Incoming cargo boats are searched six times a day, seven days a week at the ports of Los Angeles and Long Beach, which handle 45 percent of the nation’s container cargo, the Los Angeles Times reports. Sea marshals board container vessels, oil tankers, cruise ships, even commuter boats as part of a Coast Guard program launched after the terrorist attacks of Sept. 11, 2001. Counterterrorism officials and other experts say ports may now present an even greater threat. Since Sept. 11, they have received far less security funding than airports, yet they continue to process far more cargo – more than 9.5 million containers a year. Homeland Security say they screen all containers as part of a new “layered” system of defense that begins overseas, where foreign shippers must provide full cargo and crew manifests. Only about 6 percent of containers arriving at U.S. ports are classified as high risk and examined using X-ray machines.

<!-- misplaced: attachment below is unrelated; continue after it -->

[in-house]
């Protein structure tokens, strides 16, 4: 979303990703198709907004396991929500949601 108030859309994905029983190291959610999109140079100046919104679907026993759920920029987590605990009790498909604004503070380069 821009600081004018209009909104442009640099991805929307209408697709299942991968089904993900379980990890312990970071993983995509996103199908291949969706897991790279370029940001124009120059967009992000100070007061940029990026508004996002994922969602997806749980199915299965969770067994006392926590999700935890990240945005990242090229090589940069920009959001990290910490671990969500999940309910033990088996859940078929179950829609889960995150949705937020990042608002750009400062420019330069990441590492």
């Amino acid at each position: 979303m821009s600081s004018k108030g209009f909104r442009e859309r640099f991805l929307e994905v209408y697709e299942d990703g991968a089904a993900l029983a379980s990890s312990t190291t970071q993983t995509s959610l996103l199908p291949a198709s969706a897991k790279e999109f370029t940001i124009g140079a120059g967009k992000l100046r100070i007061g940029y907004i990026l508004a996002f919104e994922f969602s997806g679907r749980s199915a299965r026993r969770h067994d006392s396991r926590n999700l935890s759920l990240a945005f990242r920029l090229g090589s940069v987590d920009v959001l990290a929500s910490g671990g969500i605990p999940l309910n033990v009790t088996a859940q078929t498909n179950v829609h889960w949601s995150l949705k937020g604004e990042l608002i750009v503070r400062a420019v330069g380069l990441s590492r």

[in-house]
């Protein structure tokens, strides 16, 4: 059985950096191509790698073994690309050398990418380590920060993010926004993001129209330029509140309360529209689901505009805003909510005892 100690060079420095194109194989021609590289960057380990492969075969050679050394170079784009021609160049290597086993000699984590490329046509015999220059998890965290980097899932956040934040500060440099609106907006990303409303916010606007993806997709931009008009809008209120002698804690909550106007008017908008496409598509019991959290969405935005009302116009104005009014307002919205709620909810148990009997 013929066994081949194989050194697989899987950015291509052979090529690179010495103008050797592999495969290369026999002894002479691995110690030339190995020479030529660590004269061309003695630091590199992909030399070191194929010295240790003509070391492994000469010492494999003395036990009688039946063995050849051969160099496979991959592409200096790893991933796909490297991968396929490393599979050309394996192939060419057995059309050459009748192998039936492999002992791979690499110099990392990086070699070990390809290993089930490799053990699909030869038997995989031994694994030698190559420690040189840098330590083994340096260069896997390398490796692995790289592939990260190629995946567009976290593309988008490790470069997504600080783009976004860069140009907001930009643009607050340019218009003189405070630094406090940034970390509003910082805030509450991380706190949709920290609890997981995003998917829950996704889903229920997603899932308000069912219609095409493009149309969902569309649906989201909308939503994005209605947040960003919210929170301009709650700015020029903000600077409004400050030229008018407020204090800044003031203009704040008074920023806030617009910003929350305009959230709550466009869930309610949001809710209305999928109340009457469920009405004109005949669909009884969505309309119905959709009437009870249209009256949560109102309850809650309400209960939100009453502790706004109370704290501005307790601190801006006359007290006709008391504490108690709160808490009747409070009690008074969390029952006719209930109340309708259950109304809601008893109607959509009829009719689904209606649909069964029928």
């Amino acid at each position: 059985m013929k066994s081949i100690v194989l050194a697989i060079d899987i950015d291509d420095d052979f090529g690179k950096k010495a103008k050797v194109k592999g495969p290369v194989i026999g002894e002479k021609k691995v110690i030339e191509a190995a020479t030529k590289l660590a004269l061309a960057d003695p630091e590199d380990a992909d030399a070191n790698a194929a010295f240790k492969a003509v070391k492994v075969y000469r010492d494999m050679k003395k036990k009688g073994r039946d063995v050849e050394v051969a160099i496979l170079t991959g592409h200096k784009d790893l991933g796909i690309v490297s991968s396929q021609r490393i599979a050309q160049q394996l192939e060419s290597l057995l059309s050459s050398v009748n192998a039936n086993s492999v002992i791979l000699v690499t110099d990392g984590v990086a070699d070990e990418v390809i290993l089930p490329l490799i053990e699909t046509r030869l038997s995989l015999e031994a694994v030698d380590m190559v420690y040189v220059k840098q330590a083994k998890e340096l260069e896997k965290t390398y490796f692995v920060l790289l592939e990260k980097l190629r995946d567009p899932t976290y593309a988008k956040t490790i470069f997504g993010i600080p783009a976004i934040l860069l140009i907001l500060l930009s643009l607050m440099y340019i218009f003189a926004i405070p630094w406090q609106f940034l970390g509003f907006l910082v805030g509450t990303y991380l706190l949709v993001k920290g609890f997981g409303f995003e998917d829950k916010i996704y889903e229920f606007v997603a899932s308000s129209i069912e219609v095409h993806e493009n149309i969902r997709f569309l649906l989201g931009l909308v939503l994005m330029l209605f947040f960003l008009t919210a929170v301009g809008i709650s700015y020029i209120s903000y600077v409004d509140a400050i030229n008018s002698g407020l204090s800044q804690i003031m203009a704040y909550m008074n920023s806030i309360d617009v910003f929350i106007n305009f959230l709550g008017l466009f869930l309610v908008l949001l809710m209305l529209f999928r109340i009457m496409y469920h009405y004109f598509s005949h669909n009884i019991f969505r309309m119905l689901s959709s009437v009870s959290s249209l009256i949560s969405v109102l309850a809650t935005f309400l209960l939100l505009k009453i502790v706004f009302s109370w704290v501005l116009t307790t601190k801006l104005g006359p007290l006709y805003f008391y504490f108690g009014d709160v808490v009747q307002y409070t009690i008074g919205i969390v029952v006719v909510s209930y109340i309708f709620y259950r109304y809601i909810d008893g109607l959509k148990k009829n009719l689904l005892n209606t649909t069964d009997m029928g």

Randy Parsons, the FBI’s chief counterterrorism official in Los Angeles and six surrounding counties, said, “If you look at where we are today, there has been notable improvement in terms of security at the ports. But it is just such an enormous target in terms of the volume of cargo and the numbers of employees and the crews and the ships moving in from foreign lands.” Another veteran counterterrorism agent as blunter. “If I was Al Qaeda and I was looking for a hit, that is exactly where I would look,” the agent said.